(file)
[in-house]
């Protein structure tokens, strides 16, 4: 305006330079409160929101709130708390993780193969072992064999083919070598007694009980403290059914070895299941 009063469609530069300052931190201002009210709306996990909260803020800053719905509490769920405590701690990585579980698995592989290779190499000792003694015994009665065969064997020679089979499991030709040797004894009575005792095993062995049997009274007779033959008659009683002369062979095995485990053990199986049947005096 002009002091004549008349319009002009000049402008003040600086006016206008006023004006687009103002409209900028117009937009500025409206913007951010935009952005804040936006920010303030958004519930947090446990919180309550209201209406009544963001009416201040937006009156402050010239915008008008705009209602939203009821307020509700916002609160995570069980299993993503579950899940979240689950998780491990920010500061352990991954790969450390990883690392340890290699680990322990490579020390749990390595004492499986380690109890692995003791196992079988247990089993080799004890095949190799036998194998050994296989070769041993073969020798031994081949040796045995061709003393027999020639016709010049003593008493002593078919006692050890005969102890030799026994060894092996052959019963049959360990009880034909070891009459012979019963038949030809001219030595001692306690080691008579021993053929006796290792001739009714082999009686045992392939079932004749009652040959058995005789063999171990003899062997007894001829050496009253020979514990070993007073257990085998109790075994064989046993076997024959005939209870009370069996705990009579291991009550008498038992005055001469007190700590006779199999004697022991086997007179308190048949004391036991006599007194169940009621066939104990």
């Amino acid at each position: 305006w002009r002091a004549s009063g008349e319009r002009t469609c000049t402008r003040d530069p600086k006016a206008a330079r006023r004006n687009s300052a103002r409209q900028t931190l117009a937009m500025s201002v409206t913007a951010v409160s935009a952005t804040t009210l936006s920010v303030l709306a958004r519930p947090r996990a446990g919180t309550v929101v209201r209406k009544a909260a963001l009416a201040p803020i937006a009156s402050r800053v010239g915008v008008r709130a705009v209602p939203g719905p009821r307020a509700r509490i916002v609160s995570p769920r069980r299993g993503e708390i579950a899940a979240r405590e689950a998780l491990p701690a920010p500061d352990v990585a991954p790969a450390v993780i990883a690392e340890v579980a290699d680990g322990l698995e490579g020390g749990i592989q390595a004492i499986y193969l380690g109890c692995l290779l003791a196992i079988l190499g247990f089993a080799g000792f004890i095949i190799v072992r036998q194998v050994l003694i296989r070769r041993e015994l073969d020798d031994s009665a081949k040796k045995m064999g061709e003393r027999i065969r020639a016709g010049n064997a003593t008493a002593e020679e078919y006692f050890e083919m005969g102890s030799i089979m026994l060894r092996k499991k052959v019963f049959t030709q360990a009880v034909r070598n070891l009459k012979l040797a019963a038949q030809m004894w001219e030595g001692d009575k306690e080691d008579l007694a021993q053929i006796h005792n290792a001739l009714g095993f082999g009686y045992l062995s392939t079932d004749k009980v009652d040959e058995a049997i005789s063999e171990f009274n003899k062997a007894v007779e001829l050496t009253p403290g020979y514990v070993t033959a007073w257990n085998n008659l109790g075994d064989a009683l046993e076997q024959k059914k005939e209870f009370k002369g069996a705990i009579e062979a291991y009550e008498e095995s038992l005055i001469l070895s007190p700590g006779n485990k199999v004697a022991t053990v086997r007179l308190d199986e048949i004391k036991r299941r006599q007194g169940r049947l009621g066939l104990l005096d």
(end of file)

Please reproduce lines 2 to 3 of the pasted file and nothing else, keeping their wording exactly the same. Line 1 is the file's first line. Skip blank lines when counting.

């Protein structure tokens, strides 16, 4: 305006330079409160929101709130708390993780193969072992064999083919070598007694009980403290059914070895299941 009063469609530069300052931190201002009210709306996990909260803020800053719905509490769920405590701690990585579980698995592989290779190499000792003694015994009665065969064997020679089979499991030709040797004894009575005792095993062995049997009274007779033959008659009683002369062979095995485990053990199986049947005096 002009002091004549008349319009002009000049402008003040600086006016206008006023004006687009103002409209900028117009937009500025409206913007951010935009952005804040936006920010303030958004519930947090446990919180309550209201209406009544963001009416201040937006009156402050010239915008008008705009209602939203009821307020509700916002609160995570069980299993993503579950899940979240689950998780491990920010500061352990991954790969450390990883690392340890290699680990322990490579020390749990390595004492499986380690109890692995003791196992079988247990089993080799004890095949190799036998194998050994296989070769041993073969020798031994081949040796045995061709003393027999020639016709010049003593008493002593078919006692050890005969102890030799026994060894092996052959019963049959360990009880034909070891009459012979019963038949030809001219030595001692306690080691008579021993053929006796290792001739009714082999009686045992392939079932004749009652040959058995005789063999171990003899062997007894001829050496009253020979514990070993007073257990085998109790075994064989046993076997024959005939209870009370069996705990009579291991009550008498038992005055001469007190700590006779199999004697022991086997007179308190048949004391036991006599007194169940009621066939104990």
């Amino acid at each position: 305006w002009r002091a004549s009063g008349e319009r002009t469609c000049t402008r003040d530069p600086k006016a206008a330079r006023r004006n687009s300052a103002r409209q900028t931190l117009a937009m500025s201002v409206t913007a951010v409160s935009a952005t804040t009210l936006s920010v303030l709306a958004r519930p947090r996990a446990g919180t309550v929101v209201r209406k009544a909260a963001l009416a201040p803020i937006a009156s402050r800053v010239g915008v008008r709130a705009v209602p939203g719905p009821r307020a509700r509490i916002v609160s995570p769920r069980r299993g993503e708390i579950a899940a979240r405590e689950a998780l491990p701690a920010p500061d352990v990585a991954p790969a450390v993780i990883a690392e340890v579980a290699d680990g322990l698995e490579g020390g749990i592989q390595a004492i499986y193969l380690g109890c692995l290779l003791a196992i079988l190499g247990f089993a080799g000792f004890i095949i190799v072992r036998q194998v050994l003694i296989r070769r041993e015994l073969d020798d031994s009665a081949k040796k045995m064999g061709e003393r027999i065969r020639a016709g010049n064997a003593t008493a002593e020679e078919y006692f050890e083919m005969g102890s030799i089979m026994l060894r092996k499991k052959v019963f049959t030709q360990a009880v034909r070598n070891l009459k012979l040797a019963a038949q030809m004894w001219e030595g001692d009575k306690e080691d008579l007694a021993q053929i006796h005792n290792a001739l009714g095993f082999g009686y045992l062995s392939t079932d004749k009980v009652d040959e058995a049997i005789s063999e171990f009274n003899k062997a007894v007779e001829l050496t009253p403290g020979y514990v070993t033959a007073w257990n085998n008659l109790g075994d064989a009683l046993e076997q024959k059914k005939e209870f009370k002369g069996a705990i009579e062979a291991y009550e008498e095995s038992l005055i001469l070895s007190p700590g006779n485990k199999v004697a022991t053990v086997r007179l308190d199986e048949i004391k036991r299941r006599q007194g169940r049947l009621g066939l104990l005096d």